We’re having a big thunderstorm this afternoon. Before this, the weather had been good enough for the past few weeks that much of the free time I might have spent blogging about the Little Rental House was instead spent building it. This is one of the reasons things have been so quiet here lately. The other is that I sank a whole lot of time into a long, detailed post about rainwater collection, which still isn’t finished, and so what writing I have done hasn’t gotten published. I promise, I’ll get that one out soon.
In the mean time, a little status update:
- The basement slab was poured on Aug 5th.
- I now have all five of the I-beam floor supports in place and bolted down (the photo below only shows the first two).
- The 1″ insulation around the basement walls is about 60% finished, but has slowed down because I’ve found I need to clamp the boards in place while gluing, and I only built one clamp apparatus.
- I’ve measured, cut, and started mounting the stringers for the basement stairs.
The phrase “staking a claim” started out as a literal description of an activity: marking a piece of land with stakes. Today, the figurative returned back to its literal roots. This post is now at the northeast corner of my building lot.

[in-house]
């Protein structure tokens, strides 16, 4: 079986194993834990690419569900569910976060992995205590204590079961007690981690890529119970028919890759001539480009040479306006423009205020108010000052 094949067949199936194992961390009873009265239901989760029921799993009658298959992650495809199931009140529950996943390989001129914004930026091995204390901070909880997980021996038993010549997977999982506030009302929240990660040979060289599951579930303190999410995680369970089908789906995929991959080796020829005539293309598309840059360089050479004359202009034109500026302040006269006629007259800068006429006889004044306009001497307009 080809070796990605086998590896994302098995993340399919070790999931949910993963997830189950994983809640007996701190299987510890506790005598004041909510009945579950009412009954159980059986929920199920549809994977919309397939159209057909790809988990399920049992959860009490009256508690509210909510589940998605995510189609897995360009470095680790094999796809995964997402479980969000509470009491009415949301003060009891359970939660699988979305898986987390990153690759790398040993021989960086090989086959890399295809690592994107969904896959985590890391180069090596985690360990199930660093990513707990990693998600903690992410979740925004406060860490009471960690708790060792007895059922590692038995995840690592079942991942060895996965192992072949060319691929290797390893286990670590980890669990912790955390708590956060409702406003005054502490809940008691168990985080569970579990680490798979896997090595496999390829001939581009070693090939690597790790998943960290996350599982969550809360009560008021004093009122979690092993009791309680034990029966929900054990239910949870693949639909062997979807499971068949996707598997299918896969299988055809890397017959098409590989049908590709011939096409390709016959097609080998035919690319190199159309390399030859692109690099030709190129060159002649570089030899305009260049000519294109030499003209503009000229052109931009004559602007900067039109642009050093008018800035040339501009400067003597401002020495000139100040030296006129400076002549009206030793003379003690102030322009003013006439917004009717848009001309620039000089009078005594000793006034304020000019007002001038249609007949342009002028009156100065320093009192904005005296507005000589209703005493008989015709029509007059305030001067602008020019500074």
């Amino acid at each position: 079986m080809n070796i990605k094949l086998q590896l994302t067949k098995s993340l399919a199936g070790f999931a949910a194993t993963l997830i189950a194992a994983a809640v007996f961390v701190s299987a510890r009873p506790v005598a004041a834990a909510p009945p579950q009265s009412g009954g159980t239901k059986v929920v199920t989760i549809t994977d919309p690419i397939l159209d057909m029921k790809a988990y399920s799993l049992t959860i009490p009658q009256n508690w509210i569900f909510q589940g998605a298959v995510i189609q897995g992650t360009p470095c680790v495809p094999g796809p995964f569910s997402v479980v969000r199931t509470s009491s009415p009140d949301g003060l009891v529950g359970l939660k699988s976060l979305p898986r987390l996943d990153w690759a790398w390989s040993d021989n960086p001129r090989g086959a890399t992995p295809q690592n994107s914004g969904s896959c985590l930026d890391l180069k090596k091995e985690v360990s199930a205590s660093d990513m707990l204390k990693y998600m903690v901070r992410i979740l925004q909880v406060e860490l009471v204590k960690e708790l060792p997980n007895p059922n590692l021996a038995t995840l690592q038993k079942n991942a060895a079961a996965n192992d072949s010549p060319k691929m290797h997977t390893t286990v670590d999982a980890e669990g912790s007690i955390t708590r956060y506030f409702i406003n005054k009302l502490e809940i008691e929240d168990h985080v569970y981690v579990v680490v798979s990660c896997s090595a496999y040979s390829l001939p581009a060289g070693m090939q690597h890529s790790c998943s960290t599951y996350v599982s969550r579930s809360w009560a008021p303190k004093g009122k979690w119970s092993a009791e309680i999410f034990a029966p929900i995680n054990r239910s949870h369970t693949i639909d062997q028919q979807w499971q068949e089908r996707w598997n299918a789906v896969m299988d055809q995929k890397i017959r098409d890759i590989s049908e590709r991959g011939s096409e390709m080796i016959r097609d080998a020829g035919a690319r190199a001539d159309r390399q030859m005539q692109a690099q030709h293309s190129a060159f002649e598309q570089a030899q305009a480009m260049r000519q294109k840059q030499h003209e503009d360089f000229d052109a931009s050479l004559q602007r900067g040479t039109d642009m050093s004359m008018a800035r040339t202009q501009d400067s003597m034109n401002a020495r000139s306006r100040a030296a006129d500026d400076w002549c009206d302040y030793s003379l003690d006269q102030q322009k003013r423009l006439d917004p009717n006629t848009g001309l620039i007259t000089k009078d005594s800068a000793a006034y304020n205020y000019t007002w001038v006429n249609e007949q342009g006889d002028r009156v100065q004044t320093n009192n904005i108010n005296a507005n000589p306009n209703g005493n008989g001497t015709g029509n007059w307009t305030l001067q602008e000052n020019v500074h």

The surveyors went further and put in marks for the corners of the house – actually, offset by 5 feet from each corner to allow room for excavation. These days, surveying is mostly done with differential GPS (DGPS) which has such remarkable precision that the surveying team was able to determine which of several marks on a nearby manhole (within an inch of each other) was their previous measurement reference. Taking advantage of this, they put in large (2″x2″) stakes for the house corner offsets, and then repositioned the point of the GPS on top of the stake so they could mark a specific point within that 2″ square and put in a nail at the point.
This then allowed me to run strings (which unfortunately are barely visible in the photo) to mark the actual location of the house.
Today I also received a new excavation quote which is $5,600 lower than the previous one and includes all the materials, which is a huge improvement.
Just as exciting, my friend an neighbor Steve took delivery today of his new tractor, with which he’ll be starting a farm on the east end of our community’s land.
There’s other exciting news on the horizon, but for today I want to get this posted. Pun, as usual, intended.